The mids are slightly muted, giving them a comfortable, pleasing sound that I quite liked.
I appreciated the flexibility of having three different inputs. You can, for instance, plug your computer into the RCAs (using the supplied cable), your DJ controller into the 1/4″ balanced inputs, and if you want to listen to music from your phone, plug that in to the 1/8″ socket on the front.
This means you don’t need to be continually plugging and unplugging things. Bear in mind though that as soon as you plug something into the Aux input, that cancels out the other two. Worth knowing if for some reason you want to leave something plugged in there permanently, or play it alongside the other inputs.
One weakness of the spec is that there is no Bluetooth, so you’ll need an adaptor to plug in your phone to the front. Nowadays, Bluetooth is the preferred way of doing this of course, not least because most phones don’t have an headphones out any more.
As you can tell, these speakers are not really aimed at the serious producer, but rather as a convenient upgrade to built-in computer speakers or smaller multimedia speakers sold to use with computers.
That’s what moves them into the “good for DJ practice” category, and they’re certainly good enough for any small DJ studio that also doubles as your computer room, bedroom studio, and so on.
That is why I mentioned the lack of Bluetooth – that would have made them true all-rounders, and I missed it.
It was, however, very useful to have the headphones socket on the front, for late-night listening to whatever you’ve got plugged into them.
Read this next: A Beginner DJ’s Guide To Monitors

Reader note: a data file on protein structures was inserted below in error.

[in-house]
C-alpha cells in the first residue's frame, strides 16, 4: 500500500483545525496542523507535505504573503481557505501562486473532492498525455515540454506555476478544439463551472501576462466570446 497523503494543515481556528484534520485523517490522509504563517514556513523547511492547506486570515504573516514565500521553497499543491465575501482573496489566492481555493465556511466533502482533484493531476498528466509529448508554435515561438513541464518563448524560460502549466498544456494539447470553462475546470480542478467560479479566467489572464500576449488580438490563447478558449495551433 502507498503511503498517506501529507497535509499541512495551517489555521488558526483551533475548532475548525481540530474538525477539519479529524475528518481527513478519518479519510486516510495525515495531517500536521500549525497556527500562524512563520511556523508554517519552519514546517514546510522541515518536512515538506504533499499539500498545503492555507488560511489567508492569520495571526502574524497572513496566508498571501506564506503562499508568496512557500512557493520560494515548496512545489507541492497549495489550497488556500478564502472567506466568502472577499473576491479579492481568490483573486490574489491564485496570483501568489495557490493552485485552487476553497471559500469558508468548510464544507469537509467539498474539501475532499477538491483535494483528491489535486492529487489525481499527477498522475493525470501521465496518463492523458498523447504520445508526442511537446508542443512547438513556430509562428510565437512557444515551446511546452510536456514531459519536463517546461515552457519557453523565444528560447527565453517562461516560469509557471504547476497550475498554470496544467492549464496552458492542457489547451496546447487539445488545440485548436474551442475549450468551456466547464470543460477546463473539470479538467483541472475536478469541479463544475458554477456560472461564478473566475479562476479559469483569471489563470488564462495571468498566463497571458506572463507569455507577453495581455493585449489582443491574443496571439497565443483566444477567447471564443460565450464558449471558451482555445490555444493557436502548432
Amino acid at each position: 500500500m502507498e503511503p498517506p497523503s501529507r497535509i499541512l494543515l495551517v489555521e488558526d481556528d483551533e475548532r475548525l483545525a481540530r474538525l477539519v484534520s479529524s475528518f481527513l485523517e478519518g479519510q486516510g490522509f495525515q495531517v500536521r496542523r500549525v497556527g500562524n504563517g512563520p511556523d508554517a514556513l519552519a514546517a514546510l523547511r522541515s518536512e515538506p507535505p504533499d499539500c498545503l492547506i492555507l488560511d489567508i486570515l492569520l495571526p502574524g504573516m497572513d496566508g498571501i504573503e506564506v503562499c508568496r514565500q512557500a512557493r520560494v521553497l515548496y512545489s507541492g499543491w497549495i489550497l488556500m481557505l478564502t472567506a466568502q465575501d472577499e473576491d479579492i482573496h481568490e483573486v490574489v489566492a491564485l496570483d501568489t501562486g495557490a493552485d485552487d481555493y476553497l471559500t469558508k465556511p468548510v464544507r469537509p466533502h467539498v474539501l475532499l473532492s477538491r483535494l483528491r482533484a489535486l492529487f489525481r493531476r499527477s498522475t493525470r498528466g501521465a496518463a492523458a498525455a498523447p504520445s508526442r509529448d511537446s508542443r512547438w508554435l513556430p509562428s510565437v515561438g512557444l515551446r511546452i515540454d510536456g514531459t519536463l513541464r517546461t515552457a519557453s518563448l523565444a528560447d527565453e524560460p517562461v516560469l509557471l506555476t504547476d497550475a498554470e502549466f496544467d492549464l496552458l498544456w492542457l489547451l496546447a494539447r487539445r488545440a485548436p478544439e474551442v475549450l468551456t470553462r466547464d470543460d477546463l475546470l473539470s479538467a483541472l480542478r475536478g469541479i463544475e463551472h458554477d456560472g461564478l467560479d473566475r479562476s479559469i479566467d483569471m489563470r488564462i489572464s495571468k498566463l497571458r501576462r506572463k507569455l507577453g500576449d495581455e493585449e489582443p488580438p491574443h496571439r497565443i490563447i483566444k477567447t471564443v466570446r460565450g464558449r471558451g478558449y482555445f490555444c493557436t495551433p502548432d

For the money, these are good little speakers, well suited to small rooms. For DJ practising, podcasting, livestreaming, even beat making, they’ll be good enough.
I wouldn’t use them for full-on music production: they are too small and not as accurate as much more expensive speakers. But, they would make a nice second pair of “reference” speakers in a bigger studio.
Also, they are not loud or sturdy enough to be used for parties – don’t be tempted as if you turn them up too loud for too long they won’t sound their best and you could even damage them. They also don’t have any protection against physical accidents that are much more likely to happen at a party than on your desk, because there are no covers for the exposed speakers.
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The thoughtful features like left/right switching and low/high adjustment, plus the on/off on the front and aux in/headphones out all point towards a flexible speaker for day-to-day use – which again is why I think Bluetooth would have been an obvious addition.
Worth pointing out they also ship with audio and Midi recording software Pro Tools First, a cut-down version of the famous recording software. Although most DJs we know use Ableton Live, it’s good to know this, just in case you’d like to dip your toe in to the waters of music production without spending any extra cash at this stage.
Overall: A good value purchase if you want a competent all-rounder for your creative pursuits, you work in a small studio/room, and if you’re not doing serious music production (despite the production software in the box).